Usability Testing with Visually Impaired Users

It is generally perceived that the users with disabilities are a very small population; but on the contrary as of 2019 there are 12 million visually impaired people in United States. 

Why do we need to test users with disabilities?

According to Jacob Neilson “Usability is a quality attribute that assesses how easy user interfaces are to use. The word “usability” also refers to methods for improving ease-of-use during the design process”. But what about when you are testing a visually impaired user? How do you accommodate them?  What are the challenges that you encounter when conducting testing with people with disabilities; how do you over come them?

As designers we know that assumptions are dangerous, and if you don’t talk to, and observe, actual users interacting with your product, you can’t design something that actually works for them.Through this post I want to learn and understand the aspects of doing a usability testing with visually impaired users and its challenges.

The following points are what I learned during my research that are to be kept in mind while doing usability testing with visually impaired users:

1. Average Technology Users

Visually Impaired users generally use Screen Readers and Screen Magnifiers. But just like all sighted people aren’t expert users of tech, similarly it is not necessary that all visually impaired users are good at using a screen reader. As most interfaces are not designed keeping in mind users with disabilities, It is important to keep this in mind while conducting a test. The users should be given enough time to explore and understand the interface.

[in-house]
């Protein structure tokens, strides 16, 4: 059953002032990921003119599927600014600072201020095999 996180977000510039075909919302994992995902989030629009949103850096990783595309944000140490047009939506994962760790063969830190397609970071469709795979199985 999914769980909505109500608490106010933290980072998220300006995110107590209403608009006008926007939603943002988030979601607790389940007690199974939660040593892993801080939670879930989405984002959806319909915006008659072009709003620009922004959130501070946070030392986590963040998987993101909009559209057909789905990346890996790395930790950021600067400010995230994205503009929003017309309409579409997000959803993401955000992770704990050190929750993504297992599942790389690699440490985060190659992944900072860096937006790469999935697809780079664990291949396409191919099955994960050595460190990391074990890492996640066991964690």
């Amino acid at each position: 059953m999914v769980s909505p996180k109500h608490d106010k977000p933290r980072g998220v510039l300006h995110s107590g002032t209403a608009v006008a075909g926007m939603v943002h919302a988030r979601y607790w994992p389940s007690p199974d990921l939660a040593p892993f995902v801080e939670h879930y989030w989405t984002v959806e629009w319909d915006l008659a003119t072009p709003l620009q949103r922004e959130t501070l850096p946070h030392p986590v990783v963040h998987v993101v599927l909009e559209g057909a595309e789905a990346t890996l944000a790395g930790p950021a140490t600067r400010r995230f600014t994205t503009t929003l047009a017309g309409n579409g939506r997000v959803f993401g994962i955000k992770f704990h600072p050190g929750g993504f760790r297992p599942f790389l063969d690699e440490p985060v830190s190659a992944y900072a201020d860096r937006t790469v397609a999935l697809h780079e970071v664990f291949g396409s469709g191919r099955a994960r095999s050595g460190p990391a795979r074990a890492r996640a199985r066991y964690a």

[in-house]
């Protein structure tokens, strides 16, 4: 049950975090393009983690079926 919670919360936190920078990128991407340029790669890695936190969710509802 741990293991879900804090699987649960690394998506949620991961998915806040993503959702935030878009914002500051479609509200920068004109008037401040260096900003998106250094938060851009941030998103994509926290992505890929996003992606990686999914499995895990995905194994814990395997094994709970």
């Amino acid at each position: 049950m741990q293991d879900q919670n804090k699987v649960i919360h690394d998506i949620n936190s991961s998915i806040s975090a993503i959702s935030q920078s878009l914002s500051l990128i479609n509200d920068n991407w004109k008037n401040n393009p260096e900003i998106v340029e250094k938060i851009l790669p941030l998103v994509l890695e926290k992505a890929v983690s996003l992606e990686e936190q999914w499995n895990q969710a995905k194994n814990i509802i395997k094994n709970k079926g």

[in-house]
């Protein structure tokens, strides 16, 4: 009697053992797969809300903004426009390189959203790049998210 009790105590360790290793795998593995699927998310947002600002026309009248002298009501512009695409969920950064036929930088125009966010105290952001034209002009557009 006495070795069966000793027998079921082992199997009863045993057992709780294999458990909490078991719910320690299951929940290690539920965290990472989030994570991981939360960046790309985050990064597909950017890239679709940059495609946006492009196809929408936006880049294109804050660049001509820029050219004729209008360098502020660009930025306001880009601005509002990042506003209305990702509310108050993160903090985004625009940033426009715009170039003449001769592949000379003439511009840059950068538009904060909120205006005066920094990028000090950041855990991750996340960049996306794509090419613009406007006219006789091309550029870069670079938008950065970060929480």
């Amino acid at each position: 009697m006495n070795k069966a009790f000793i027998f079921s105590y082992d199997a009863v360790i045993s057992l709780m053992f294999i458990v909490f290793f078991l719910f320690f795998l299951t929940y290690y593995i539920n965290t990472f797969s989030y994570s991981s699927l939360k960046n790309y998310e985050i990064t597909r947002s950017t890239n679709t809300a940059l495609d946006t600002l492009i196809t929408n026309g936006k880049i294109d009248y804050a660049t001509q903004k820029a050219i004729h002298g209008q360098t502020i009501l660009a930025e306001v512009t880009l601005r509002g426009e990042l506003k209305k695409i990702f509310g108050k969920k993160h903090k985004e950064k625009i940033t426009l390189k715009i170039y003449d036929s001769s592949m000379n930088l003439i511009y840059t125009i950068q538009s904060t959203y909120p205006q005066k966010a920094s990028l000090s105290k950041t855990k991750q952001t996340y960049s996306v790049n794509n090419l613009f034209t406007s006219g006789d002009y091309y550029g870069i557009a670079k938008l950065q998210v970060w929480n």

2. Preparation is Vital

 Being prepared before testing visually impaired users is very important. Preparing a script of the task and guiding them through it is important. Paying attention to your participants, and the focus should be on hearing how they speak, not to the screen recorder they are using. Mirroring the language of the users and making them comfortable will make it easy to converse with the user.

 3. Mental Models

Visually Impaired users are great at creating mental models. They describe the structure of the content on the website in great detail and form detailed mental models for the pages they interact with. As most interfaces are not designed for users with disabilities, they will generally describe the structure of the content of the website different from how it is laid out. 

4. Reduce Interruptions

While carrying out the test interruptions should be kept to a minimum. Speaking over the voice over of the screen recorder can disturb the users and it can take a while for the participants to get back to their flow. Probing and guiding the users occasionally is essential but keeping a limit to the interruptions is important.

5. Accessible Locations

The location where the test is being carried out should be kept in mind while planning the test. Confirming the transportation details of the participant beforehand. Making sure the building they are being tested in is accessible, and reviewing the route the participants will be taking to the room beforehand are some important considerations to keep in mind while planning for the test.